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Art of The Fight

"Ali's unbelievable. I thought he was hurt. I thought his body was hurt. He came back and he hit Foreman with everything he had. And he winked at me." -- Jim Brown after Round 5

The Fight
Norman Mailer
239 pages
Non-Fiction Boxing Novel

The best thing, not the only but the best, I can say about graduating with a degree in journalism is . . . well, is I realize I in no way want to be a journalist. Well, OK, clarification: I don’t want to be the guy who interviews 10 people and takes three hours to write a story that’s read all the way through by 2 percent of readers and skimmed by the other 98 percent. I don’t want to be the Who-What-When guy. The guy whose raw materials are rehashed and reworked by columnists and bloggers. The beat writer. Call it arrogance; call it craftsmanship; call it delusional. The passionate chef wants her food to be savored. The consummate optometrist wants everyone to see. And other analogies.

For the last week, I’ve been staying with my parents. While in East Tennessee, I browse daily the Knoxville News Sentinel and The Mountain Press (the local county paper). Browse is the important word. I can’t remember the last time I read a full article. Read the lead (or lede if you want to prove you went to j-school), skim a quote here, a quote there, check the concluding paragraph to make sure the gist is gisted. It’s the same concept as internet browsing. Read a section, scroll, read another section, scroll. Gotta keep moving, too much to see. (As perhaps you’re doing right now. Don’t worry. I won’t hold it against you. Go ahead. Scrollllllling.)

I do most of my browsing in the sports section. Having followed sports my entire life, having watched what probably amounts to years of Sportscenter, I’ve developed an intuitive grasp (or feel I’ve developed an intuitive grasp) for the big three. Give me the score, the stats, the key plays, and a funny quote and I’ll do the rest. I don’t want to be told how I should react to a certain game or play. Let me decide. I avoid you, PTI, Around the Horn, Jim Rome, “serious” sports radio, many sports columnists, most sports blogs.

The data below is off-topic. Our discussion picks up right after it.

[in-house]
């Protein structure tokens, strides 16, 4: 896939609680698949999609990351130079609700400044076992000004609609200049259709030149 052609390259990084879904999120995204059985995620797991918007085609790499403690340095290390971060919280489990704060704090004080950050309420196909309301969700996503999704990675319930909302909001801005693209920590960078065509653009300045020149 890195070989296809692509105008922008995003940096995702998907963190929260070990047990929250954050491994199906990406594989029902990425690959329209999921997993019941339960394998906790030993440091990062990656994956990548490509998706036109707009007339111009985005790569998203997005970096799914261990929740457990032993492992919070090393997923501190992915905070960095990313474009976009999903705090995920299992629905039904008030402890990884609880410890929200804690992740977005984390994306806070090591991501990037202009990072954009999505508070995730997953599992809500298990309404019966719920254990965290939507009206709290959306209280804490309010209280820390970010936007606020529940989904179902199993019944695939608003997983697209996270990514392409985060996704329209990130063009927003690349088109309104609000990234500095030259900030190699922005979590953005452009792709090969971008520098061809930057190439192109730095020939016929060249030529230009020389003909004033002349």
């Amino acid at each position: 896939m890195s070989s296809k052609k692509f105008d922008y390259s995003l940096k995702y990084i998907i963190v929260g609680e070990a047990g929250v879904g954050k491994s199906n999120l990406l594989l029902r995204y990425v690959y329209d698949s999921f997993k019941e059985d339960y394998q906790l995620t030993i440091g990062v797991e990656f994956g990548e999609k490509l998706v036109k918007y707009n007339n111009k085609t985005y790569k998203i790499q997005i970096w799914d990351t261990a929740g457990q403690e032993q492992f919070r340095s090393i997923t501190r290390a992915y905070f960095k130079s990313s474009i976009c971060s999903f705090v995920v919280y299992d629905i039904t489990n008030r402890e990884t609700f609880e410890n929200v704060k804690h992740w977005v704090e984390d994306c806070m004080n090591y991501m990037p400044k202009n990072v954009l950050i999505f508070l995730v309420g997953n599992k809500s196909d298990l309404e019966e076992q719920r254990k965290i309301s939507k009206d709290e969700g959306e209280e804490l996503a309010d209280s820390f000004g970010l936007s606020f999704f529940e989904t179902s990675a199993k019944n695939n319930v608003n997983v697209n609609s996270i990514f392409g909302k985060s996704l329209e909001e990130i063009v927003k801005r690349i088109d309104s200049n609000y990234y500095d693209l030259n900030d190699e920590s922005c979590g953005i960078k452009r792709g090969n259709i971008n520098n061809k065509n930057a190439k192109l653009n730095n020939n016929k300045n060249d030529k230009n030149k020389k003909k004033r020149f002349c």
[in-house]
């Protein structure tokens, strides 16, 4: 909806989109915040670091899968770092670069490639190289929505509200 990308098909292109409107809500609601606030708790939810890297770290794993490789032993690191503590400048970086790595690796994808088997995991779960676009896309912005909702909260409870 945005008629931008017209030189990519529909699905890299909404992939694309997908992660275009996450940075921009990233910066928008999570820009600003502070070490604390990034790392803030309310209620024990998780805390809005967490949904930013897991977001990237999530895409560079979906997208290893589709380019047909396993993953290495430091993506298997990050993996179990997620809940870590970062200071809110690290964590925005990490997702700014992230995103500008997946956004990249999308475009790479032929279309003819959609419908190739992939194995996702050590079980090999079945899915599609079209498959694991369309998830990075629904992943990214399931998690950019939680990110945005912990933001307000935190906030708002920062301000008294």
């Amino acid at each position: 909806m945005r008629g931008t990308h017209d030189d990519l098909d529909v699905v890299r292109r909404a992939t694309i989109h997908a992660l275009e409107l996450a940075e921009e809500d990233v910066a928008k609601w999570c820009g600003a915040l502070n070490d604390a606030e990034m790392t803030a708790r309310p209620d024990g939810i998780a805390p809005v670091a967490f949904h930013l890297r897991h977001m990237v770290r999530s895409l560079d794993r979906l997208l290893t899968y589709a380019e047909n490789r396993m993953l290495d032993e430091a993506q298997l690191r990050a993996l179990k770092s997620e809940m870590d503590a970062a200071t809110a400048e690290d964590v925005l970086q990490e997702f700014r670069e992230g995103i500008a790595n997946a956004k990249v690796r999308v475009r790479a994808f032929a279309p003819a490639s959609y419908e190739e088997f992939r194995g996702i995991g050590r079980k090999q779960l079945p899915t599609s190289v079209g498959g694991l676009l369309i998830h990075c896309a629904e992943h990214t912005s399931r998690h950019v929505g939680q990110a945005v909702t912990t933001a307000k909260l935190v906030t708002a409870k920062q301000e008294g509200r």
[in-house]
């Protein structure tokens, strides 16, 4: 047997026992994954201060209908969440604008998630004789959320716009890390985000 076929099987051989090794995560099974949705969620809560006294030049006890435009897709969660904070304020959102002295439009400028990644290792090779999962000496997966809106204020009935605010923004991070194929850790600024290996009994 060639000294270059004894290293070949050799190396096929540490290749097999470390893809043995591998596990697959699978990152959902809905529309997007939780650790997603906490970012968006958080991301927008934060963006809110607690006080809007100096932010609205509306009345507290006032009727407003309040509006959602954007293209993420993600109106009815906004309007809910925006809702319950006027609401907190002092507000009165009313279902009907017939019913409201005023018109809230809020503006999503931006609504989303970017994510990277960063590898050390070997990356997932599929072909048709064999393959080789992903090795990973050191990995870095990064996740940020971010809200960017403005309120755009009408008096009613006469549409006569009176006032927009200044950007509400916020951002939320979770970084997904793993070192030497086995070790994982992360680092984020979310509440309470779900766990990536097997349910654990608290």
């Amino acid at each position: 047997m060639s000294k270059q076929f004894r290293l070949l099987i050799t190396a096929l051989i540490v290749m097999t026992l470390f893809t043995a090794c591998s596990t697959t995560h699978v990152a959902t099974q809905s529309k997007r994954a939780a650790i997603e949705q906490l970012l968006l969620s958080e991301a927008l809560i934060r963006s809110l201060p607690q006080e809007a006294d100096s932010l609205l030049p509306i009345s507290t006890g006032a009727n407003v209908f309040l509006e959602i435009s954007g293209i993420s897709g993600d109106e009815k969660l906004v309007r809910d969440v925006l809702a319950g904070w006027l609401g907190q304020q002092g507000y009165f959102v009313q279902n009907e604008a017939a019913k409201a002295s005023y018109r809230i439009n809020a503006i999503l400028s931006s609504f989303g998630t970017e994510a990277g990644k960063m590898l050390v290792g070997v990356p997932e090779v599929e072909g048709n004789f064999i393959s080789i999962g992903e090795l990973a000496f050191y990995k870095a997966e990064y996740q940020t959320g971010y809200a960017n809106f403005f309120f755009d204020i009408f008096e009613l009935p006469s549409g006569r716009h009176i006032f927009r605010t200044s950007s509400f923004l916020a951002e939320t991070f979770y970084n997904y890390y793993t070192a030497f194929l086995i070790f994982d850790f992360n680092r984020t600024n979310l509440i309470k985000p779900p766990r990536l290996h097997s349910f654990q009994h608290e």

I love features, books, columns, films, shows, whatever that contextualize sports: Friday Night Lights, Inning by Inning, Gary Smith, The Fighter, Raging Bull, Tyson, It Never Rains in Tiger Stadium, Bigger Than the Game, Go Tigers!, Gay Talese, all that. I realize it’s not an either or — well, it is in the sense time is finite, and doing something always negates the doing of something else — but, at the same time, I would rather immerse myself in the undercurrent than fret and fight over roster changes and the second-guessing of coaching decisions. I’ll argue and opine amongst friends, but I’m not going to spend bookoodles of time listening or reading or reacting to the arguments of others.

(Not a black-and-white issue. And I think parts of the above come from a place of arrogance and self-importance. But, I do think the sports culture of supposed experts and opinionated fools parading as pastime preachers and professional prophets should be deflated whenever possible. (Political and religious debate being a natural corollary.) The idea you, the reader, the American citizen, need someone to tell you — and that’s more or less what they’re doing — what to think about a situation, how to feel, how to react, is patronizing and an insult to one’s intelligence, which is more or less the role of the stalwarts of traditional journalism — to subliminally inform you of your own assumed stupidity. Journalism professors and newspaper editors consistently remind writers of the ignorance of the American reading public. Sport stupidity and punditry might be a mild, unimportant example of opinion shaping. Then again, maybe not, considering the role of sports in America. Critical thinking has to spark somewhere.)

I got to typing out some thoughts on Norman Mailer’s The Fight, but everything I typed was muddled and stupid. A total failure. So I’m going to take several hops to the rear and start simple.

I like The Fight because it gives a more complete view of one of the best and most interesting heavyweight boxing fights in history. I like The Fight because of Mailer’s voice. I like his prose and his on-page personality. I like how he refers to himself as “the interviewer” or “Norman,” acknowledging the separateness of Norman the writer and Norman the character. I like how he admits to what most critics and readers consider his greatest flaw — narcissism. I like how it’s also his greatest strength.